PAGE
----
The sample size of the eleven seroepidemiological studies, which recorded post-peak seroprevalence, ranged from 225 to 6035 individuals. Eight studies examined seroprevalence before the first wave, estimating the proportion of the population with pre-existing immunity (Table 1). Where indicated, the sample size estimation of those studies relied on a binomial proportion [12]–[14], [19]. The post-peak sampling period varied substantially with, for example, six studies sampling the post-peak serum more than 1 month after the peak incidence. Five studies clearly stated that a population-wide vaccination campaign against H1N1-2009 had taken place prior to sampling. The laboratory method employed in these studies was based on hemagglutination inhibition assays (HI) or microneutralization assays (MN) with eight studies setting the seropositive threshold level at HI≥40. It is practically very difficult to determine the end of an epidemic, and thus, we regard the observed increase in seroprevalence (i.e. seroprevalence after the peak minus that before the peak) as an estimate of the fraction of infected individuals during the epidemic. We used the age-standardized final size estimate for an entire population when given in the original study instead of using crude estimates of the seropositive fraction. The 2009 pandemic involved public health interventions, heterogeneous transmission (e.g. age and spatial heterogeneities) and seasonality, but, as the first step to stimulate a relevant discussion on this subject, the present study adopts a homogeneously mixing assumption without time-dependent dynamics. Specifically, we focus on the difference between the observed final sizes for an entire population and the predictions of final size yielded by the modeling approach. Thus, the data in Table 1 are analyzed here under the assumption of a well-mixed population. It should be noted that, in the absence of any time-dependent factors, the final size is known to depend only on the reproduction number *R*, under the homogeneous mixing assumption [9], [10].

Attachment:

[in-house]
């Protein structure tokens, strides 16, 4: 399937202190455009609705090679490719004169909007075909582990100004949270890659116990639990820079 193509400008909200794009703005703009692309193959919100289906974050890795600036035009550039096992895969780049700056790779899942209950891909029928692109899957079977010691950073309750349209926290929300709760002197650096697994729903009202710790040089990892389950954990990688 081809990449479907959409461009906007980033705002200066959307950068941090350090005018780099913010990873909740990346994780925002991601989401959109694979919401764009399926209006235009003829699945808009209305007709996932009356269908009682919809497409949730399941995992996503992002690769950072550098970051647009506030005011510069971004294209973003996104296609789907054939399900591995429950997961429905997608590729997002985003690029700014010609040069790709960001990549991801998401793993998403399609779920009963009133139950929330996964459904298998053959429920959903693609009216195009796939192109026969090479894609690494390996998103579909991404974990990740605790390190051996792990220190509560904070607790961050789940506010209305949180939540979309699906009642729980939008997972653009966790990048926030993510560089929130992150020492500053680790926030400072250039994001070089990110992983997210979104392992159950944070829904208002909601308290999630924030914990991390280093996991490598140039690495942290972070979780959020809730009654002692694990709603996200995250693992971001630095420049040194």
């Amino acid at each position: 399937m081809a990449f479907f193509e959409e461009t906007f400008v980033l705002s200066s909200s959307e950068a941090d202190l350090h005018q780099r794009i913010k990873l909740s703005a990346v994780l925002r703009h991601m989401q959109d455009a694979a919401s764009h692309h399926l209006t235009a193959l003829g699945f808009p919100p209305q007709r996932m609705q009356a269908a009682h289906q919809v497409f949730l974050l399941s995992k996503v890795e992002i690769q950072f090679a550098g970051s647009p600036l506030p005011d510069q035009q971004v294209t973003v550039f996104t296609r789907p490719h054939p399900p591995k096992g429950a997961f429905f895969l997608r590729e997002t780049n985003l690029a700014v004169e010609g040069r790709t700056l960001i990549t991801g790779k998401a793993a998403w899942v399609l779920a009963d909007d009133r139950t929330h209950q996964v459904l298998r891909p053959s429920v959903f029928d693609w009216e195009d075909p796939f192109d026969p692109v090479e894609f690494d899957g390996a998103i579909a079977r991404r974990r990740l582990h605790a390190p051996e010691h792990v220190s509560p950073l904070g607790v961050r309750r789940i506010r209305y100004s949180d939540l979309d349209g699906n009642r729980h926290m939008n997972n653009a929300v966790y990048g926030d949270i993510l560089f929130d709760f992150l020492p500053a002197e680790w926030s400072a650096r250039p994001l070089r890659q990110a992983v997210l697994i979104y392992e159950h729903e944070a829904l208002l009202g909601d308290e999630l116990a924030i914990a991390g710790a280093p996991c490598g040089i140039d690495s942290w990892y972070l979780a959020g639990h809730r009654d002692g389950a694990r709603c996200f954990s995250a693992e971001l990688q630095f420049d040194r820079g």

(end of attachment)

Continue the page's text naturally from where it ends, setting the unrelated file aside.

Following the earliest studies in Mexico [8], [28], the estimation of *R* was conducted using the early epidemic growth data in different locations across the world (yielding published estimates in 2009 [29]–[38], some reassessed [39]). The estimated *R*, in different epidemic settings and subpopulations, ranged from “less than 1” [40] to greater than 2 [28], [29], [35]. The definition of *R* also varied from study to study. One study, for example, incorporated the impact of seasonal variations in the force of infection [33]. Among these, the earliest estimate of *R* was derived from the early phase of the pandemic during the Spring 2009 in Mexico using various modeling methods [8]. Using a Bayesian method, the posterior median of *R* (and the 95% credible intervals) was estimated at 1.40 (1.15, 1.90) [8]. Since the posterior median crudely represents mid-point of estimates in other published studies, and because the lower and upper bounds roughly correspond to the range of *R* in other studies (with *R*<2), we focus on an estimate of *R* derived from an exponential growth of cases in an outbreak in La Gloria, Mexico. Thus, we not only assess the prediction based on *R* = 1.40, but also on the lower and upper bounds of *R*. Note that the lower bound (1.15) is smaller than the posterior median of *R* obtained using other methods in the same study including a coalescent population genetic analysis (*R* = 1.22). Given an estimate of *R* for an initially fully susceptible population, and assuming that the initial number of infectives is sufficiently smaller than the total population size, the final epidemic size *ρ* satisfies(1)which is referred to as the final size equation [10]. Both sides of equation (1) represent the probability that an individual escapes infection throughout the course of an epidemic. Since the presence of pre-existing immunity has yet to be clarified at the beginning of the 2009 pandemic, we use equation (1) to calculate the predicted final epidemic size. Iteratively solving (1) for *R* being 1.15, 1.40 and 1.90, the final size *ρ* is 24.9%, 51.1% and 76.7%, respectively. We test these forecasts against the observed final sizes given in Table 1. For this reason, it is essential to compute uncertainty bounds (e.g. 95% confidence interval) of the observed final sizes in seroepidemiological studies.